Sanjay's Super Team — Different, but Touching
As an animation enthusiast, I jumped at the chance to attend a local, corporate screening of the Animation Show of Shows. It's a traveling collection of animated short films that has the endorsement of several Pixar figures like John Lasseter, Ed Catmull and Andrew Stanton. Expecting a delightful evening of creative works from indie artists and small studios, you can imagine my surprise when they announced, without warning, that they'd also be screening Pixar's own Sanjay's Super Team, the short that is set to premier alongside The Good Dinosaur on November 25th.
As is evident from this short clip released by Pixar, the story centers on a young boy's struggle to interest himself in his father's Hindu traditions. It's got the emotional pull that makes Pixar films so compelling — they've got the sad, disappointed face down to a science. But explores some very different visual avenues that we haven't yet seen from Pixar, particularly in the boy's imagination sequence. There's a mix of Indiana Jones, Aladdin and The Incredibles in there somewhere with a glowy, 80s neon flavor and some perspective-bending camera tricks. I found the action sequence to be a bit confusing and less dynamic than the setup led me to expect. But I loved this daring exploration of culture and religion. When little Sanjay finds his own child-like, but respectful form of worship, you feel a glimmer of enlightenment. It's a special moment.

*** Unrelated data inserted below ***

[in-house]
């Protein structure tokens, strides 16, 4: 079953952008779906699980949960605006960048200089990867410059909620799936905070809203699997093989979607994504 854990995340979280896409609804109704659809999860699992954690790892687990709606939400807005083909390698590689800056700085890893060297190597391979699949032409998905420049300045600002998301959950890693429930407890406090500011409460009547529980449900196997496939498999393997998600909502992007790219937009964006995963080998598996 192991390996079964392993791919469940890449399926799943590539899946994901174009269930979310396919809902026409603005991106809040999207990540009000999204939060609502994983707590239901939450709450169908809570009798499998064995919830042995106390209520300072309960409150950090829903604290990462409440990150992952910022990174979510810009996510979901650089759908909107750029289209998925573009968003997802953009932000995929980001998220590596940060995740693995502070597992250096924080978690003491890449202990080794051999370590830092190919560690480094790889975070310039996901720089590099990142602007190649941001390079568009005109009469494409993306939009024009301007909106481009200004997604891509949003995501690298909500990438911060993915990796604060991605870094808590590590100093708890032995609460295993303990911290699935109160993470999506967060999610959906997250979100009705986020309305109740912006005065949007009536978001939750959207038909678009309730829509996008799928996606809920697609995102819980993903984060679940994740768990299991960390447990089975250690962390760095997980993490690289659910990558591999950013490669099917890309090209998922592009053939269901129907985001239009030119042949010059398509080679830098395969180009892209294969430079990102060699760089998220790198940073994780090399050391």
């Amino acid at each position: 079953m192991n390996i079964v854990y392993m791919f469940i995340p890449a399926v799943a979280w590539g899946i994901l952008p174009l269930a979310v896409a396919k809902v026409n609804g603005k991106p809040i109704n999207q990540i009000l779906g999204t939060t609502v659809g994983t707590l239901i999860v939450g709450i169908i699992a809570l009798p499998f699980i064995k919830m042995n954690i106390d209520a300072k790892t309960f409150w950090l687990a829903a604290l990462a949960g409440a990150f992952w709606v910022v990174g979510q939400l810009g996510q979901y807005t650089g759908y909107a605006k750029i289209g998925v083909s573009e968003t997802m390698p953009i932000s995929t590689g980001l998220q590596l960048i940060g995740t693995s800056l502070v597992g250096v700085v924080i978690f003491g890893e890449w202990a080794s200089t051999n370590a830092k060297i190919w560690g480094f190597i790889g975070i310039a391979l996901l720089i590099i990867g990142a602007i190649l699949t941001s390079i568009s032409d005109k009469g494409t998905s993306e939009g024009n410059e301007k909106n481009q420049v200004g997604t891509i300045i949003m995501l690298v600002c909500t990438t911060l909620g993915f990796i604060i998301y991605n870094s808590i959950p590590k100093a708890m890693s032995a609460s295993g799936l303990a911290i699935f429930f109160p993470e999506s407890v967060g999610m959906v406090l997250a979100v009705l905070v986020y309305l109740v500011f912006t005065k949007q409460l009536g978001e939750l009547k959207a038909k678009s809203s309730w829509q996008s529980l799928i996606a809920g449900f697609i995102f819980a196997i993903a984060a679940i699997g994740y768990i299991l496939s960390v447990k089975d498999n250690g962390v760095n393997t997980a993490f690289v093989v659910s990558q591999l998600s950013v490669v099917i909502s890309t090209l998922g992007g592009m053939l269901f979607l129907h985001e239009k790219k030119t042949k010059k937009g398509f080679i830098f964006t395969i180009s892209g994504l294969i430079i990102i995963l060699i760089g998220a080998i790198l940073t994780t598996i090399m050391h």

Animation Show of Shows
I really need to say something about the rest of the show too. There were 11 other shorts shown that are among the best works of art in the industry this year. I saw a lot of innovative things I hadn't seen in animation before. There was not a bad film in the mix — I enjoyed every single one. I could write a long article about each of them.
One favorite of mine was Love in the Time of March Madness by Melissa Johnson and Robertson Zombrano, a true story about the Melissa's trouble growing up as a 6'4" woman. I was surprised by this. Typically I fall for more whimsical, colorful shorts. This one was autobiographical and monochromatic. In addition to its beautiful and unique artwork, it resonated a lot with insecurities we wrestle with when pursuing relationships and coming to terms with our unique qualities. Her insights were truly thought provoking, and changed my perception of the way others talk to me.
Check here to see if the show is coming to your area. Sanjay's Super Team is not listed as part of the regular screenings, so it may or may not be included in your showings. Wish I had more information there. But well worth it either way.